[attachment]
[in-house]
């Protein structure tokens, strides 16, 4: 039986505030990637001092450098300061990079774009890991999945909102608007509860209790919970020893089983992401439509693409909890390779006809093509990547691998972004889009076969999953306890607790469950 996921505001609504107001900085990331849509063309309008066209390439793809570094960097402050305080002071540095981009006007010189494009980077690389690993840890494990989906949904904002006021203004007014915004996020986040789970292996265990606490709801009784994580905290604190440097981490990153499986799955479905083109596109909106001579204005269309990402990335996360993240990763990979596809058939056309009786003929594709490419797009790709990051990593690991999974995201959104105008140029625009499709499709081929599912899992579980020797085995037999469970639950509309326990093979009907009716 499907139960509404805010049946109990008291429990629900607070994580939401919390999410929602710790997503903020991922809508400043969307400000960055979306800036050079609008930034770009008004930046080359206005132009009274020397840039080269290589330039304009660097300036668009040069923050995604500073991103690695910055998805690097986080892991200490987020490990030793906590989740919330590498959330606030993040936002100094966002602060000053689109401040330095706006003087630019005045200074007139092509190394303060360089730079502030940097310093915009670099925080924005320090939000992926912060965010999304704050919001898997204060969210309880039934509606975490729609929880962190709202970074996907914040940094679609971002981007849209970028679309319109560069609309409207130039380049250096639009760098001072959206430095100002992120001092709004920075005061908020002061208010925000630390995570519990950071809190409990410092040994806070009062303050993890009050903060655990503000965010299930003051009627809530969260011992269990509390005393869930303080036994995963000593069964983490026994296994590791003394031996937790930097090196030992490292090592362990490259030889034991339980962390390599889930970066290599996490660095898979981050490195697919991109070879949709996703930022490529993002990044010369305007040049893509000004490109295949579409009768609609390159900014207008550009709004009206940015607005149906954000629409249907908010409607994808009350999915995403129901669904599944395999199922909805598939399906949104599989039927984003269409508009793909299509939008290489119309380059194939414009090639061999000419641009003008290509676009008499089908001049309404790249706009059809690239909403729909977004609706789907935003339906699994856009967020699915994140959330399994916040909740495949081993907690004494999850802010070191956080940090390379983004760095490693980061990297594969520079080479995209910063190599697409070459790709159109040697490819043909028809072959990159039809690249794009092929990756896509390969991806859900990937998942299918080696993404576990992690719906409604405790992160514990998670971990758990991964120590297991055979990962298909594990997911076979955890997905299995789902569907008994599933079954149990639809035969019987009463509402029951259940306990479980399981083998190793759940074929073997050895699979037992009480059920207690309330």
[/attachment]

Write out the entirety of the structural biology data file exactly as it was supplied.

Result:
[in-house]
């Protein structure tokens, strides 16, 4: 039986505030990637001092450098300061990079774009890991999945909102608007509860209790919970020893089983992401439509693409909890390779006809093509990547691998972004889009076969999953306890607790469950 996921505001609504107001900085990331849509063309309008066209390439793809570094960097402050305080002071540095981009006007010189494009980077690389690993840890494990989906949904904002006021203004007014915004996020986040789970292996265990606490709801009784994580905290604190440097981490990153499986799955479905083109596109909106001579204005269309990402990335996360993240990763990979596809058939056309009786003929594709490419797009790709990051990593690991999974995201959104105008140029625009499709499709081929599912899992579980020797085995037999469970639950509309326990093979009907009716 499907139960509404805010049946109990008291429990629900607070994580939401919390999410929602710790997503903020991922809508400043969307400000960055979306800036050079609008930034770009008004930046080359206005132009009274020397840039080269290589330039304009660097300036668009040069923050995604500073991103690695910055998805690097986080892991200490987020490990030793906590989740919330590498959330606030993040936002100094966002602060000053689109401040330095706006003087630019005045200074007139092509190394303060360089730079502030940097310093915009670099925080924005320090939000992926912060965010999304704050919001898997204060969210309880039934509606975490729609929880962190709202970074996907914040940094679609971002981007849209970028679309319109560069609309409207130039380049250096639009760098001072959206430095100002992120001092709004920075005061908020002061208010925000630390995570519990950071809190409990410092040994806070009062303050993890009050903060655990503000965010299930003051009627809530969260011992269990509390005393869930303080036994995963000593069964983490026994296994590791003394031996937790930097090196030992490292090592362990490259030889034991339980962390390599889930970066290599996490660095898979981050490195697919991109070879949709996703930022490529993002990044010369305007040049893509000004490109295949579409009768609609390159900014207008550009709004009206940015607005149906954000629409249907908010409607994808009350999915995403129901669904599944395999199922909805598939399906949104599989039927984003269409508009793909299509939008290489119309380059194939414009090639061999000419641009003008290509676009008499089908001049309404790249706009059809690239909403729909977004609706789907935003339906699994856009967020699915994140959330399994916040909740495949081993907690004494999850802010070191956080940090390379983004760095490693980061990297594969520079080479995209910063190599697409070459790709159109040697490819043909028809072959990159039809690249794009092929990756896509390969991806859900990937998942299918080696993404576990992690719906409604405790992160514990998670971990758990991964120590297991055979990962298909594990997911076979955890997905299995789902569907008994599933079954149990639809035969019987009463509402029951259940306990479980399981083998190793759940074929073997050895699979037992009480059920207690309330």